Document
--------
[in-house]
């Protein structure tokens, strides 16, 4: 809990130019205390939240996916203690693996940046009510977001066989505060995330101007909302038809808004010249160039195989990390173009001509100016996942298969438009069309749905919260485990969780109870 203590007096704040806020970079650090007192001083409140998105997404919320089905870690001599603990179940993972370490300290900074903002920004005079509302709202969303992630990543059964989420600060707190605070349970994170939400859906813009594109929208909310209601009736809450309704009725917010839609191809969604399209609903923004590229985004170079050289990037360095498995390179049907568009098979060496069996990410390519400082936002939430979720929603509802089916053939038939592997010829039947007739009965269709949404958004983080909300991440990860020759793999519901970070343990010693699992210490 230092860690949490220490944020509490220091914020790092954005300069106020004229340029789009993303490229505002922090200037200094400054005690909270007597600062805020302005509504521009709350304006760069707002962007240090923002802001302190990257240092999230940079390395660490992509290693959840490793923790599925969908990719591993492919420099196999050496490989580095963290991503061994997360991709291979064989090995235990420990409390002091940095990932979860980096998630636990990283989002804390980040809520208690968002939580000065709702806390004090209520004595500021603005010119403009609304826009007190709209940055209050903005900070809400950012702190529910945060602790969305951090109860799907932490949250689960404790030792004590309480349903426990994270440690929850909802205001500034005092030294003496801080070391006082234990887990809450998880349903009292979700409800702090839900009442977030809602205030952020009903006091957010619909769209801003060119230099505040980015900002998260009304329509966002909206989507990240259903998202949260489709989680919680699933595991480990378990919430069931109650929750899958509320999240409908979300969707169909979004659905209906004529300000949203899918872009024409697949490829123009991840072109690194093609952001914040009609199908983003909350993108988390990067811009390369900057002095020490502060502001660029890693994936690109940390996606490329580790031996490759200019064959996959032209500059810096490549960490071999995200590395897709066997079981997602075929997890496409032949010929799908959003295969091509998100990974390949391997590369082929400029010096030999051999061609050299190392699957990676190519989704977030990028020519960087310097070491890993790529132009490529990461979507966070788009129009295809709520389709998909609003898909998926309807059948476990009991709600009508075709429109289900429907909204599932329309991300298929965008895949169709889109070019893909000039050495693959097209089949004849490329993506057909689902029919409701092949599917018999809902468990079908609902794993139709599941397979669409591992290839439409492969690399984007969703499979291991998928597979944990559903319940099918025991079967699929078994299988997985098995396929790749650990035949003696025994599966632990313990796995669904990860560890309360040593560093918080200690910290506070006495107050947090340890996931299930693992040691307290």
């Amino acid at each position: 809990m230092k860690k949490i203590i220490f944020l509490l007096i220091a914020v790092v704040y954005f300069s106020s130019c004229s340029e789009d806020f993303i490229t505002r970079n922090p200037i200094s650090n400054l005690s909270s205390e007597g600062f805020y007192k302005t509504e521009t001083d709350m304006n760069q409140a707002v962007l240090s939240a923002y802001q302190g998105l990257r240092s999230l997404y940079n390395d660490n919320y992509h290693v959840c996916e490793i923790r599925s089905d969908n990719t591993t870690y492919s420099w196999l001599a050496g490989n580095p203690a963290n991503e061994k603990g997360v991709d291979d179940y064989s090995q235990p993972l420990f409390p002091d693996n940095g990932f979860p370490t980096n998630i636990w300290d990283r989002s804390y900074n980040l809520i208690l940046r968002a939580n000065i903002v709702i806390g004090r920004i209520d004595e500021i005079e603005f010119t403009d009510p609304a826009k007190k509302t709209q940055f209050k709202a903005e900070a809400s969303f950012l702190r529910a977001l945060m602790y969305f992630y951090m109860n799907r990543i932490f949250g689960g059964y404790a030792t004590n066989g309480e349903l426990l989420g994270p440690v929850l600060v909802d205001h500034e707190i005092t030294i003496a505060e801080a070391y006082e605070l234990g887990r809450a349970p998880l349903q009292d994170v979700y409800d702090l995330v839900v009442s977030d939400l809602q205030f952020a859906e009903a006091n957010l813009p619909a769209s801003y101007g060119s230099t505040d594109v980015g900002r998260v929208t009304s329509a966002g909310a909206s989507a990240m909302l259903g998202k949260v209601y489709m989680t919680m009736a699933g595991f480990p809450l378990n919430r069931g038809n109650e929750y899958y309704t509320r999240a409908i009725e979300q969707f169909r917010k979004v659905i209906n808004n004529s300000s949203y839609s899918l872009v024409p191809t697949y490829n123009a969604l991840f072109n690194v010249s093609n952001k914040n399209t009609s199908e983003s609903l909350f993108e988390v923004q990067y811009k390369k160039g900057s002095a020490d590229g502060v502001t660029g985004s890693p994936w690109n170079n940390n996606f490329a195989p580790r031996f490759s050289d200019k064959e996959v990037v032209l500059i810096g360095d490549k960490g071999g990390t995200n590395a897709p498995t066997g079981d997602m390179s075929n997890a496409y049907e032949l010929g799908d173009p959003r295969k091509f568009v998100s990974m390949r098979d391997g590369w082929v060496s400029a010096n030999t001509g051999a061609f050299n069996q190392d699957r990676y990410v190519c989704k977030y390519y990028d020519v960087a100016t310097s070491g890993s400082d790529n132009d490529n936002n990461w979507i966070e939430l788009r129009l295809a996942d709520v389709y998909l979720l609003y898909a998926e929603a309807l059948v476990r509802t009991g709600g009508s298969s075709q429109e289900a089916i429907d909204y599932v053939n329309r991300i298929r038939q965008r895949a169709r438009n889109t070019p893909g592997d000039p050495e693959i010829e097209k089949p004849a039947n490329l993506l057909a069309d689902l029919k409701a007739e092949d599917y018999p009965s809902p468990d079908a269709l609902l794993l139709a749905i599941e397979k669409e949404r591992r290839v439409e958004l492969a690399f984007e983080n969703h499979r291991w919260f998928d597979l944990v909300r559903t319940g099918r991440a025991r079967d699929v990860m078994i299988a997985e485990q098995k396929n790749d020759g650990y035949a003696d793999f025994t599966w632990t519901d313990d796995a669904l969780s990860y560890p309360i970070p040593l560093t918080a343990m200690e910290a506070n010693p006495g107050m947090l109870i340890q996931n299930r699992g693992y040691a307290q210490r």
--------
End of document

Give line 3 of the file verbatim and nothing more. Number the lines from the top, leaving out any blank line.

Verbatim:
């Amino acid at each position: 809990m230092k860690k949490i203590i220490f944020l509490l007096i220091a914020v790092v704040y954005f300069s106020s130019c004229s340029e789009d806020f993303i490229t505002r970079n922090p200037i200094s650090n400054l005690s909270s205390e007597g600062f805020y007192k302005t509504e521009t001083d709350m304006n760069q409140a707002v962007l240090s939240a923002y802001q302190g998105l990257r240092s999230l997404y940079n390395d660490n919320y992509h290693v959840c996916e490793i923790r599925s089905d969908n990719t591993t870690y492919s420099w196999l001599a050496g490989n580095p203690a963290n991503e061994k603990g997360v991709d291979d179940y064989s090995q235990p993972l420990f409390p002091d693996n940095g990932f979860p370490t980096n998630i636990w300290d990283r989002s804390y900074n980040l809520i208690l940046r968002a939580n000065i903002v709702i806390g004090r920004i209520d004595e500021i005079e603005f010119t403009d009510p609304a826009k007190k509302t709209q940055f209050k709202a903005e900070a809400s969303f950012l702190r529910a977001l945060m602790y969305f992630y951090m109860n799907r990543i932490f949250g689960g059964y404790a030792t004590n066989g309480e349903l426990l989420g994270p440690v929850l600060v909802d205001h500034e707190i005092t030294i003496a505060e801080a070391y006082e605070l234990g887990r809450a349970p998880l349903q009292d994170v979700y409800d702090l995330v839900v009442s977030d939400l809602q205030f952020a859906e009903a006091n957010l813009p619909a769209s801003y101007g060119s230099t505040d594109v980015g900002r998260v929208t009304s329509a966002g909310a909206s989507a990240m909302l259903g998202k949260v209601y489709m989680t919680m009736a699933g595991f480990p809450l378990n919430r069931g038809n109650e929750y899958y309704t509320r999240a409908i009725e979300q969707f169909r917010k979004v659905i209906n808004n004529s300000s949203y839609s899918l872009v024409p191809t697949y490829n123009a969604l991840f072109n690194v010249s093609n952001k914040n399209t009609s199908e983003s609903l909350f993108e988390v923004q990067y811009k390369k160039g900057s002095a020490d590229g502060v502001t660029g985004s890693p994936w690109n170079n940390n996606f490329a195989p580790r031996f490759s050289d200019k064959e996959v990037v032209l500059i810096g360095d490549k960490g071999g990390t995200n590395a897709p498995t066997g079981d997602m390179s075929n997890a496409y049907e032949l010929g799908d173009p959003r295969k091509f568009v998100s990974m390949r098979d391997g590369w082929v060496s400029a010096n030999t001509g051999a061609f050299n069996q190392d699957r990676y990410v190519c989704k977030y390519y990028d020519v960087a100016t310097s070491g890993s400082d790529n132009d490529n936002n990461w979507i966070e939430l788009r129009l295809a996942d709520v389709y998909l979720l609003y898909a998926e929603a309807l059948v476990r509802t009991g709600g009508s298969s075709q429109e289900a089916i429907d909204y599932v053939n329309r991300i298929r038939q965008r895949a169709r438009n889109t070019p893909g592997d000039p050495e693959i010829e097209k089949p004849a039947n490329l993506l057909a069309d689902l029919k409701a007739e092949d599917y018999p009965s809902p468990d079908a269709l609902l794993l139709a749905i599941e397979k669409e949404r591992r290839v439409e958004l492969a690399f984007e983080n969703h499979r291991w919260f998928d597979l944990v909300r559903t319940g099918r991440a025991r079967d699929v990860m078994i299988a997985e485990q098995k396929n790749d020759g650990y035949a003696d793999f025994t599966w632990t519901d313990d796995a669904l969780s990860y560890p309360i970070p040593l560093t918080a343990m200690e910290a506070n010693p006495g107050m947090l109870i340890q996931n299930r699992g693992y040691a307290q210490r």